Greek mythology tells of the inventor Daedalus using wings of his own fashioning to escape from imprisonment on the island of Crete. In 1988, a similar adventure was launched, though in this case, carbon-fiber composites, gears, and driveshafts were featured instead of wax and feathers.

The Daedalus 88 aircraft on its last flight at Dryden Flight Research Center in 1988. The aircraft set records for human-powered flight that still hold today.
In 1987, a group of students, alumni, and professors from the Massachusetts Institute of Technology (MIT) gathered at Dryden Flight Research Center in California. Inspired by the Greek myth, the team started work on a series of lightweight, human-powered aircraft designed to reenact Daedalus’ flight. In April 1988, the 69-pound Daedalus 88 launched from Crete. Powered only by the pedaling of the pilot, a Greek champion cyclist, the aircraft flew nearly four hours and approximately 123 miles before winds drove it into the sea just off the coast of the island of Santorini.

Setting distance and duration records for human-powered flight that are still unmatched today, the Daedalus project provided NASA and the MIT team the opportunity to explore new technologies for lightweight aircraft and high-altitude, long-duration flight. From this effort also came the kernel of a company that — with the help of NASA partnerships — is producing some of the world’s most advanced aviation technologies.

In 1989, John Langford founded Aurora Flight Sciences Corporation in a small office in Alexandria, VA. Langford had managed the Daedalus project and saw great potential in applying the technologies developed for that effort to the innovation of high-altitude unmanned aerial vehicles (UAVs) for global climate change research.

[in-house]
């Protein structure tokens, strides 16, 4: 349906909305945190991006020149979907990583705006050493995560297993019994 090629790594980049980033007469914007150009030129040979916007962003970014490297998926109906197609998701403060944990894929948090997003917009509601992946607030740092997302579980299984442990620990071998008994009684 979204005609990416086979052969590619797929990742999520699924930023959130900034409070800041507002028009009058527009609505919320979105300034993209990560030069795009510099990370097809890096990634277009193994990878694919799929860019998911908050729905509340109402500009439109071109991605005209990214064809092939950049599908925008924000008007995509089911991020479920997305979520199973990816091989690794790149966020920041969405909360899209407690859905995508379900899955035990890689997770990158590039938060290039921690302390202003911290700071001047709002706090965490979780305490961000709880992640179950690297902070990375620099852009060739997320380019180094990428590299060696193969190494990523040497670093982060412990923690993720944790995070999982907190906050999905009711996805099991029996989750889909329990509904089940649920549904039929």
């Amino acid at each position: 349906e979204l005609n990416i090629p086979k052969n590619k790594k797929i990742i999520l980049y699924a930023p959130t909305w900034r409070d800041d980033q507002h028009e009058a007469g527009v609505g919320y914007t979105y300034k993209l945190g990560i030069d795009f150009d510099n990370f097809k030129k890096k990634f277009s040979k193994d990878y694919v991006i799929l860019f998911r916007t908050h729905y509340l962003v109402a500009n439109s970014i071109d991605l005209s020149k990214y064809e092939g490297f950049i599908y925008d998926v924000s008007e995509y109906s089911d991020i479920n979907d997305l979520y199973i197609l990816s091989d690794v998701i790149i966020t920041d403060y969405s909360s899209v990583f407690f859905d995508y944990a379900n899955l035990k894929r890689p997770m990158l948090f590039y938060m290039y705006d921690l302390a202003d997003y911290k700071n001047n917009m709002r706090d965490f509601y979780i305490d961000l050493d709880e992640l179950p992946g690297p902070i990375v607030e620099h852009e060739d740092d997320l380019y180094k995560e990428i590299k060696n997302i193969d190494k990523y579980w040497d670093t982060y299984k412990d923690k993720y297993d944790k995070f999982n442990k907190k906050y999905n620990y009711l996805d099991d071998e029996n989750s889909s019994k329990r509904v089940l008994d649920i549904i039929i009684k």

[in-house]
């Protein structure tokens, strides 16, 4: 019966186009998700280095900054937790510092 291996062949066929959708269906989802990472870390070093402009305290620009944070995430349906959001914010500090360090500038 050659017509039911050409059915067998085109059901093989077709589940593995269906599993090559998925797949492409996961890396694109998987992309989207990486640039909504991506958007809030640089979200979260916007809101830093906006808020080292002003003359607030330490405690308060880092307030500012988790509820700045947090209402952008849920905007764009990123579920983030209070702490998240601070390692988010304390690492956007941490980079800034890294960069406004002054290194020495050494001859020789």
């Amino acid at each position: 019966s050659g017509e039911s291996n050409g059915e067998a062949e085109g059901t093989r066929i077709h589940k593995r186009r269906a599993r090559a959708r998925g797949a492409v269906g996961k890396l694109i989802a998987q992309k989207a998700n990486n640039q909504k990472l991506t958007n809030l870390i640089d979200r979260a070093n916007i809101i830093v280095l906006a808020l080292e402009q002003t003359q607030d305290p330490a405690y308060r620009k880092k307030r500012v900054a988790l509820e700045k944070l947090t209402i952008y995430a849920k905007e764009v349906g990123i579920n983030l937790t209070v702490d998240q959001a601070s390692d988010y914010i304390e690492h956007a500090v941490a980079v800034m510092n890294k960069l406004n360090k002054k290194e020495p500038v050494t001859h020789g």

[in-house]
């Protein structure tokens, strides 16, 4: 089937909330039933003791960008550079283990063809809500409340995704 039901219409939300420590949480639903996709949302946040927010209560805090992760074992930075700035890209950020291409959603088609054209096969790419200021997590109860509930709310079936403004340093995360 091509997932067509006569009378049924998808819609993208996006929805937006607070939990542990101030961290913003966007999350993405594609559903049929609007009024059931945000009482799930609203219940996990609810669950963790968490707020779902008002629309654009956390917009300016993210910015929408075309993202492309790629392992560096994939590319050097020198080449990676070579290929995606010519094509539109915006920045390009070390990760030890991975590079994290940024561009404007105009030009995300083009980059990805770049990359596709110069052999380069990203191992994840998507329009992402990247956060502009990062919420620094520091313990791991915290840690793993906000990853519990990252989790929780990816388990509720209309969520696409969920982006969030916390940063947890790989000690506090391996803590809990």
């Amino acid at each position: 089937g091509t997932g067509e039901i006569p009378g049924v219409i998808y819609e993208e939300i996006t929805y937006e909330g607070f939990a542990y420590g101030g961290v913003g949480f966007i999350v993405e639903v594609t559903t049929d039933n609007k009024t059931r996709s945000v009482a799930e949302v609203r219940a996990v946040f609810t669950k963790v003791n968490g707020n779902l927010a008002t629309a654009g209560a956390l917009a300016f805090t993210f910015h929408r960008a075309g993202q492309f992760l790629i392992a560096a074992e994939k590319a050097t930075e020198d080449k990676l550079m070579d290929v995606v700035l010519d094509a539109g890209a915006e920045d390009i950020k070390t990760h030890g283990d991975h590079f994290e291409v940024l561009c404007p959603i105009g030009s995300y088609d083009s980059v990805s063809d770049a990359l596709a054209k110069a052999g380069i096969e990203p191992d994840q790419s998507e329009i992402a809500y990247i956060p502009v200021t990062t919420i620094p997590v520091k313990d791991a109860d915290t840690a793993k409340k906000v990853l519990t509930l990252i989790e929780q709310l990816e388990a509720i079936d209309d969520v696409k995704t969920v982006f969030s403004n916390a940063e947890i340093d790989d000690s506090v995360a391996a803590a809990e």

Almost immediately, Aurora established a pattern of partnership with NASA that continues today. The company has engaged in numerous Small Business Innovation Research (SBIR) and Small Business Technology Transfer (STTR) projects with NASA. These partnerships have provided opportunities for Aurora on multiple fronts, Langford says.

Aurora, now headquartered in Manassas, VA, also partnered with Goddard Space Flight Center in Maryland and West Virginia University through a Space Act Agreement. As a result of the partnership, Aurora developed low-cost composite materials fabrication capabilities and opened a manufacturing facility in West Virginia. This enabled Aurora to provide cost-efficient airframe parts for the Northrop Grumman Global Hawk UAV, designed for the U.S. Air Force.

Creating Jobs and Advancing Science

Aurora provides much of the composite airframe for the Global Hawk UAV.
Aurora now has 350 employees and has facilities in Mississippi and Massachusetts, in addition to its West Virginia and Virginia operations. The company employs 160 people in its NASA-enabled West Virginia plant, and about one-third of Aurora’s work force is dedicated to the company’s Global Hawk efforts. Aurora now supplies all the composite structures for Global Hawk, except for the wings.

“This is an example of economic development done right,” Langford said. “You want to build up the economy across the country, and this was a move that NASA participated in that has been very successful.”

The partnership has also allowed Aurora to contribute to the use of UAVs for scientific endeavors; NASA’s two Global Hawk aircraft recently completed long-duration science missions to study climate change and hurricane behavior.

In the meantime, Aurora is continuing work on a number of UAV projects, including a solar-powered aircraft that may one day perform flights of up to five years at a time.

This article was written by Bo Schwerin for Spinoff. Visit for the full story.